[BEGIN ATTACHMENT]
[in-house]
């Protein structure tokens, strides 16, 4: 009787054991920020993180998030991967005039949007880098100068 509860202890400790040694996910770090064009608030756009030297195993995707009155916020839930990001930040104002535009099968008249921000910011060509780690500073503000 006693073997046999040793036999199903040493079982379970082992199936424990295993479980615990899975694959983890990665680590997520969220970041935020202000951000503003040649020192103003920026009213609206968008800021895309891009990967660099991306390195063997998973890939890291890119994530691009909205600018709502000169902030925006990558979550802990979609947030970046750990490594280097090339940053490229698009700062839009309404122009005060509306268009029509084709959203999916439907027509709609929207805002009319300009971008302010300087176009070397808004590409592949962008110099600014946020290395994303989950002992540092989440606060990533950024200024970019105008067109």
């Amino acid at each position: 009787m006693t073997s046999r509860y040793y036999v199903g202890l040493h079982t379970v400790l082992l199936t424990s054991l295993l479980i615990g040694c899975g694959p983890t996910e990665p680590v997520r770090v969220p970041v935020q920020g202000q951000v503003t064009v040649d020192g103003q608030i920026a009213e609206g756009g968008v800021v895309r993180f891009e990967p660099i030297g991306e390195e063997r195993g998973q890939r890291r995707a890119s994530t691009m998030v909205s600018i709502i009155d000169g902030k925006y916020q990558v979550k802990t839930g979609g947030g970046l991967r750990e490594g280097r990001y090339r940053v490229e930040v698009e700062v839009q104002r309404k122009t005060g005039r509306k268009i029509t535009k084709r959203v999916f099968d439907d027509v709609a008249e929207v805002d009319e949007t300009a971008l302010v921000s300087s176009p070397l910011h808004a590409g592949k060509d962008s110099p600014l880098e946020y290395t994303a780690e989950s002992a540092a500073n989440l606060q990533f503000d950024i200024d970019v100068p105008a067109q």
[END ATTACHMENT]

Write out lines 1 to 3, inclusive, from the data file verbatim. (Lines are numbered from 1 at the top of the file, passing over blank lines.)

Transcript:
[in-house]
């Protein structure tokens, strides 16, 4: 009787054991920020993180998030991967005039949007880098100068 509860202890400790040694996910770090064009608030756009030297195993995707009155916020839930990001930040104002535009099968008249921000910011060509780690500073503000 006693073997046999040793036999199903040493079982379970082992199936424990295993479980615990899975694959983890990665680590997520969220970041935020202000951000503003040649020192103003920026009213609206968008800021895309891009990967660099991306390195063997998973890939890291890119994530691009909205600018709502000169902030925006990558979550802990979609947030970046750990490594280097090339940053490229698009700062839009309404122009005060509306268009029509084709959203999916439907027509709609929207805002009319300009971008302010300087176009070397808004590409592949962008110099600014946020290395994303989950002992540092989440606060990533950024200024970019105008067109």
């Amino acid at each position: 009787m006693t073997s046999r509860y040793y036999v199903g202890l040493h079982t379970v400790l082992l199936t424990s054991l295993l479980i615990g040694c899975g694959p983890t996910e990665p680590v997520r770090v969220p970041v935020q920020g202000q951000v503003t064009v040649d020192g103003q608030i920026a009213e609206g756009g968008v800021v895309r993180f891009e990967p660099i030297g991306e390195e063997r195993g998973q890939r890291r995707a890119s994530t691009m998030v909205s600018i709502i009155d000169g902030k925006y916020q990558v979550k802990t839930g979609g947030g970046l991967r750990e490594g280097r990001y090339r940053v490229e930040v698009e700062v839009q104002r309404k122009t005060g005039r509306k268009i029509t535009k084709r959203v999916f099968d439907d027509v709609a008249e929207v805002d009319e949007t300009a971008l302010v921000s300087s176009p070397l910011h808004a590409g592949k060509d962008s110099p600014l880098e946020y290395t994303a780690e989950s002992a540092a500073n989440l606060q990533f503000d950024i200024d970019v100068p105008a067109q």